2. 3 points
    I've got fast responses from IPS to the problems/questions I've faced. From KS or GW I got no answers wjat so ever regarding spare parts and after sales, even before purchasing a unit. So whether IPS people is active on this forum or not, they are the most active ones in customer service - which I definitely prefer over posting updates here. As a customer.
  3. 3 points
    Here's a good video to watch. It's just a small example, but good info.
  4. 2 points
    I seriously considered to switch from Lhotz to Zero due to the amount of stairs appeared to my way (commuting) but I found another path and cant really consider that change any more. In zero there is very limited room for more grooved tire and/or studs, in Lhotz there in plenty of room to install even bigger studs than BG1000. Fatter tire (2,5") makes Lhotz incredible for even trail riding, I really enjoy that when packed snow between bumps like stone even up the path. Zero is more agile and light to carry, but it's hard to handle on the trails. Versatility is the thing keeps me attached with my Lhotz
  5. 2 points
    Congratulations, the 14C is a great machine. I think it's a classic. Owning that plus a 16 & 18 inch wheel, I have to tell you that the 14C will be a more challenging wheel to learn on. That being said, if you can ride the 14C you can ride any wheel. So hang in there and don't give up. The rewards will be worth it in the end.
  6. 2 points
    It was very difficult to hold both the wire and the connector still while holding the soldering iron too. And the wire was short too so i had to hold the connector with my feet over the wheel. Things were moving around even when the flux while cooling. I will try to redo in a few days...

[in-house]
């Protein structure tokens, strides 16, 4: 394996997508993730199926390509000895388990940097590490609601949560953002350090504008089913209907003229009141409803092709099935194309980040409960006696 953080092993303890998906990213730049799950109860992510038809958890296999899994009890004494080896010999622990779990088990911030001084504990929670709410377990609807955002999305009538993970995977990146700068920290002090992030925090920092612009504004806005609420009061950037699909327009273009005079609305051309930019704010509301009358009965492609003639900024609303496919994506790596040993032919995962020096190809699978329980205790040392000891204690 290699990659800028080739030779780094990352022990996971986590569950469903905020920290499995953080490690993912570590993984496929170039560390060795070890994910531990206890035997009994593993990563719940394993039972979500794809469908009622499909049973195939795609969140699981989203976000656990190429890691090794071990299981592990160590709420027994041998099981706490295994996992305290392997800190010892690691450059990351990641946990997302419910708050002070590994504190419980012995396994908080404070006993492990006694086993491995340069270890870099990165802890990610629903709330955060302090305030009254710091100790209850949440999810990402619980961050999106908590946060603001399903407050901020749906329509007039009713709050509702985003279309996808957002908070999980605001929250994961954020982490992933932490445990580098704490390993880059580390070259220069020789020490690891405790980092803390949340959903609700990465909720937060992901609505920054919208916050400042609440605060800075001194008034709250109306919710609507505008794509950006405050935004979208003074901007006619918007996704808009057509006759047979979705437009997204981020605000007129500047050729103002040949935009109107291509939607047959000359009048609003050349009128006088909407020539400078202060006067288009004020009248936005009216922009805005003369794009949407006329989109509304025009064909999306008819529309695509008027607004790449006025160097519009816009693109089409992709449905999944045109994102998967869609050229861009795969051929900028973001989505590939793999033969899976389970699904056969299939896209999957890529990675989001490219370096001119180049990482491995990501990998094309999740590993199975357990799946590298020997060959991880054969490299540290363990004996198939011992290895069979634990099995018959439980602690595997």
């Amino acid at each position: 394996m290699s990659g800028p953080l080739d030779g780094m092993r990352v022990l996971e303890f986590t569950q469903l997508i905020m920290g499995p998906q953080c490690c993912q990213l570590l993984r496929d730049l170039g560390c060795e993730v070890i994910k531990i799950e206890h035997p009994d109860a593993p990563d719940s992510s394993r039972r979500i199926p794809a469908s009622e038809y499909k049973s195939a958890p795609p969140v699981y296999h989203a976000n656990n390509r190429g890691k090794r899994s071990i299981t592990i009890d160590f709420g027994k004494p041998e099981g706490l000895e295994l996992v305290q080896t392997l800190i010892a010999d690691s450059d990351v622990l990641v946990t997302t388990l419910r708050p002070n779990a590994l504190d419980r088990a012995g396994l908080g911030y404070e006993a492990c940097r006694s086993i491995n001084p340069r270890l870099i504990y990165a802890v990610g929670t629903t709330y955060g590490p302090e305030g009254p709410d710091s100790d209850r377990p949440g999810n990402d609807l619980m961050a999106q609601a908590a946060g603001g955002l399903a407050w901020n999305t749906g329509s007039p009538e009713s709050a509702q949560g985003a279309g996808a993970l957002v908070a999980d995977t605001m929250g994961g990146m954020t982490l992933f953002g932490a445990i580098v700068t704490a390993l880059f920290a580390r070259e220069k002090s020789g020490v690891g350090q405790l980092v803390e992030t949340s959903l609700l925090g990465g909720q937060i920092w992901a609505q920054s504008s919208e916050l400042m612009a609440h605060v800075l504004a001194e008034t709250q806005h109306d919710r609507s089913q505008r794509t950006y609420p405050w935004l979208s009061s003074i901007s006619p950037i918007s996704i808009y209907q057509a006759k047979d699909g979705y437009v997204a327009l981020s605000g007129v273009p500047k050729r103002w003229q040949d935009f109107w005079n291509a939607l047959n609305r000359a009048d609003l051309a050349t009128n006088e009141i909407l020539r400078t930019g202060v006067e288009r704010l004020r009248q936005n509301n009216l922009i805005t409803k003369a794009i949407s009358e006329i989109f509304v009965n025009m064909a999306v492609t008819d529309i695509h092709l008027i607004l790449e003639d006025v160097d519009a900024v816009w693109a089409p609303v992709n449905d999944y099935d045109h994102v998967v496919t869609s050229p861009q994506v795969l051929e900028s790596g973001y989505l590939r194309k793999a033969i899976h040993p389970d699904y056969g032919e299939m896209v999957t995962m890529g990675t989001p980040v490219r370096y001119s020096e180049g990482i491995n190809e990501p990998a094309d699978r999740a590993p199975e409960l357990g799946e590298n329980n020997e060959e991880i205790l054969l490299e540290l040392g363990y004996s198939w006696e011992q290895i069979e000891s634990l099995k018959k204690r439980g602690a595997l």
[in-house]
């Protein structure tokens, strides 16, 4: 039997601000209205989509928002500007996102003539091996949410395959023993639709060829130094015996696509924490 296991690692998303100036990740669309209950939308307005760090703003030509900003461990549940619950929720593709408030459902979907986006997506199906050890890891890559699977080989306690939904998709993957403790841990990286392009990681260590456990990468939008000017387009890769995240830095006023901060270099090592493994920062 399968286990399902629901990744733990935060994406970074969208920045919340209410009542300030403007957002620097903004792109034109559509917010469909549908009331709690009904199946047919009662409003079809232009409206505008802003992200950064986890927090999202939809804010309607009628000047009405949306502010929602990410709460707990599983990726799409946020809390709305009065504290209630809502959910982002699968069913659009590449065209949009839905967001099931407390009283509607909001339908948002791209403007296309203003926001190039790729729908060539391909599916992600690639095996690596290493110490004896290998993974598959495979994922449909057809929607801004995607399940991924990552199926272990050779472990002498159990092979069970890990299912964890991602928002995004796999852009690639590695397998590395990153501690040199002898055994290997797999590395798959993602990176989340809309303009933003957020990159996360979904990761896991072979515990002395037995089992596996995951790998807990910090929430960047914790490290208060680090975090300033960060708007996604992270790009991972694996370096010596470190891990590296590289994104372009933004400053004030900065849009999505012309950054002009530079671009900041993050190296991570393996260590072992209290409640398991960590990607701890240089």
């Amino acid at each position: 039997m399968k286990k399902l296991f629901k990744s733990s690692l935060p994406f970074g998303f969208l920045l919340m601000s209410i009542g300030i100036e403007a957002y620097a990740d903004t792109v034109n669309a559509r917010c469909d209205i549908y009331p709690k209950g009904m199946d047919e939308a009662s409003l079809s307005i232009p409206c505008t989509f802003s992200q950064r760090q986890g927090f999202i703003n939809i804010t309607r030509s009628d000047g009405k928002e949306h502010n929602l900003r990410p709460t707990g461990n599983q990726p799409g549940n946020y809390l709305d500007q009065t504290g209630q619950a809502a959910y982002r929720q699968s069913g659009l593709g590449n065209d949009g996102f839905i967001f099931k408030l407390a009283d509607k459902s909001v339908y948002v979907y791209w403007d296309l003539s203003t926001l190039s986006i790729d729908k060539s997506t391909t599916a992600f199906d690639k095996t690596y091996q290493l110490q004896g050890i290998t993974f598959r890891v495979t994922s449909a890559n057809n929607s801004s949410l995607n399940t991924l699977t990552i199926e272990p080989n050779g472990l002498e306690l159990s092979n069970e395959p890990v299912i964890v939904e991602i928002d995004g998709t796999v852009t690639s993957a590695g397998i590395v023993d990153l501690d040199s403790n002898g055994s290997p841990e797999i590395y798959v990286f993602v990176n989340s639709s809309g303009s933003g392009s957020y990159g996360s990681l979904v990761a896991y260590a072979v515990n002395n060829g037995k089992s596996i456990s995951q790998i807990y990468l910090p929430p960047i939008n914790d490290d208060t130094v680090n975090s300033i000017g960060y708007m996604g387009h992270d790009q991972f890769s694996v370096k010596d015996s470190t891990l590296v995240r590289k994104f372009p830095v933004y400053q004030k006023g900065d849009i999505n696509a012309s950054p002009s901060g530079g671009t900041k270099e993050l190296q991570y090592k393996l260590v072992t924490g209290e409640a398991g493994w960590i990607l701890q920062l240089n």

7. 2 points
    Good idea! And put a bit of new flux on it! Don't move the wire while it cools! Or everything starts at point 1....
  8. 2 points
    I don't know, I'm dubious. There's too much learned skill that's required and a perceived level of (false) risk that I think will keep EUCs forever in a niche. I think the niche will grow and be large enough to sustain the manufacturers, but that's about it. Just yesterday I was riding at the beach and stopped by to talk to a Hang Glider instructor who was setup on a training hill. HE thought my wheel look dangerous to ride. That says it all
  9. 2 points
    Come on EUC Members!!! Kids are stealing our thunder and coming up with creative ways to use their hoverboards! This youngster cleared 50 times the amount of snow I did on my EUC! Time to throw down the gauntlet! The challenge is on!!
  10. 2 points
    My YouTube channel contains a lot of non-EUC content, but here's my EUC Playlist which includes mine and other EUC videos that I like:
  11. 2 points